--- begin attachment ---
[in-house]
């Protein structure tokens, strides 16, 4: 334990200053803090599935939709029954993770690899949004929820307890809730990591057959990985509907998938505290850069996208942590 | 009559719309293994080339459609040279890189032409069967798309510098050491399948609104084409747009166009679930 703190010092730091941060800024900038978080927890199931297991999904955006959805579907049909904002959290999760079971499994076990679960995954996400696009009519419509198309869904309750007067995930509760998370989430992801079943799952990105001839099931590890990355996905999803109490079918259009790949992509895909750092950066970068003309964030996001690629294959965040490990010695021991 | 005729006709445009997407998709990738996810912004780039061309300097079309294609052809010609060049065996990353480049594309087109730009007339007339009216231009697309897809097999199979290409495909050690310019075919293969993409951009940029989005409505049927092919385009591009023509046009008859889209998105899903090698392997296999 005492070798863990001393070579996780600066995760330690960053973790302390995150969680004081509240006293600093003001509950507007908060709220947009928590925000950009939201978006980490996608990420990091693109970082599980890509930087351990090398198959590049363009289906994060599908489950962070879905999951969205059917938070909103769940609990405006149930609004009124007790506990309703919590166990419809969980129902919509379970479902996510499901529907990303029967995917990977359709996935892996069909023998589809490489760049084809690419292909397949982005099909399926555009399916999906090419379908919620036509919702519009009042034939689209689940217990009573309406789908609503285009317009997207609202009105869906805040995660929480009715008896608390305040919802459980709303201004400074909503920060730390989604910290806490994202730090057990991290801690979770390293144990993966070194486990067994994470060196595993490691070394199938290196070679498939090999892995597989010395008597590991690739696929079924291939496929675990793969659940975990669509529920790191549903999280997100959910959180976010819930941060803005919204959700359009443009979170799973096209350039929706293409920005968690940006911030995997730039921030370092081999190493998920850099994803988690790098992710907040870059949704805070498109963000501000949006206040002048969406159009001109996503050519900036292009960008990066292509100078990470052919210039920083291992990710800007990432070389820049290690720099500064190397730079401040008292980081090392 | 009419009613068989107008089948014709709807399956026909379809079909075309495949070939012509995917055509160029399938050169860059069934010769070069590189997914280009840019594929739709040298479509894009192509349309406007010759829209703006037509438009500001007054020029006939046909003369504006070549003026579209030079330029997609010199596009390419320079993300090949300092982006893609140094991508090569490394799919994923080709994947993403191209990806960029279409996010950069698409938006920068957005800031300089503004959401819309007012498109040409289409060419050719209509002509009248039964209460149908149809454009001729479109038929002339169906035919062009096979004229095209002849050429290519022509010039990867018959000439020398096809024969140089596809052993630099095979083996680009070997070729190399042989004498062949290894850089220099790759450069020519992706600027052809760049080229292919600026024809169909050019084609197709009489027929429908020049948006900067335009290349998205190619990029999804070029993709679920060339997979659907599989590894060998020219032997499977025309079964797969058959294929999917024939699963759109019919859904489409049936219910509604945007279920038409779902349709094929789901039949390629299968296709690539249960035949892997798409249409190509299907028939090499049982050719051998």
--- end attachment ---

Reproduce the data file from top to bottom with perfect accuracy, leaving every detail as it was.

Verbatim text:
[in-house]
């Protein structure tokens, strides 16, 4: 334990200053803090599935939709029954993770690899949004929820307890809730990591057959990985509907998938505290850069996208942590 | 009559719309293994080339459609040279890189032409069967798309510098050491399948609104084409747009166009679930 703190010092730091941060800024900038978080927890199931297991999904955006959805579907049909904002959290999760079971499994076990679960995954996400696009009519419509198309869904309750007067995930509760998370989430992801079943799952990105001839099931590890990355996905999803109490079918259009790949992509895909750092950066970068003309964030996001690629294959965040490990010695021991 | 005729006709445009997407998709990738996810912004780039061309300097079309294609052809010609060049065996990353480049594309087109730009007339007339009216231009697309897809097999199979290409495909050690310019075919293969993409951009940029989005409505049927092919385009591009023509046009008859889209998105899903090698392997296999 005492070798863990001393070579996780600066995760330690960053973790302390995150969680004081509240006293600093003001509950507007908060709220947009928590925000950009939201978006980490996608990420990091693109970082599980890509930087351990090398198959590049363009289906994060599908489950962070879905999951969205059917938070909103769940609990405006149930609004009124007790506990309703919590166990419809969980129902919509379970479902996510499901529907990303029967995917990977359709996935892996069909023998589809490489760049084809690419292909397949982005099909399926555009399916999906090419379908919620036509919702519009009042034939689209689940217990009573309406789908609503285009317009997207609202009105869906805040995660929480009715008896608390305040919802459980709303201004400074909503920060730390989604910290806490994202730090057990991290801690979770390293144990993966070194486990067994994470060196595993490691070394199938290196070679498939090999892995597989010395008597590991690739696929079924291939496929675990793969659940975990669509529920790191549903999280997100959910959180976010819930941060803005919204959700359009443009979170799973096209350039929706293409920005968690940006911030995997730039921030370092081999190493998920850099994803988690790098992710907040870059949704805070498109963000501000949006206040002048969406159009001109996503050519900036292009960008990066292509100078990470052919210039920083291992990710800007990432070389820049290690720099500064190397730079401040008292980081090392 | 009419009613068989107008089948014709709807399956026909379809079909075309495949070939012509995917055509160029399938050169860059069934010769070069590189997914280009840019594929739709040298479509894009192509349309406007010759829209703006037509438009500001007054020029006939046909003369504006070549003026579209030079330029997609010199596009390419320079993300090949300092982006893609140094991508090569490394799919994923080709994947993403191209990806960029279409996010950069698409938006920068957005800031300089503004959401819309007012498109040409289409060419050719209509002509009248039964209460149908149809454009001729479109038929002339169906035919062009096979004229095209002849050429290519022509010039990867018959000439020398096809024969140089596809052993630099095979083996680009070997070729190399042989004498062949290894850089220099790759450069020519992706600027052809760049080229292919600026024809169909050019084609197709009489027929429908020049948006900067335009290349998205190619990029999804070029993709679920060339997979659907599989590894060998020219032997499977025309079964797969058959294929999917024939699963759109019919859904489409049936219910509604945007279920038409779902349709094929789901039949390629299968296709690539249960035949892997798409249409190509299907028939090499049982050719051998």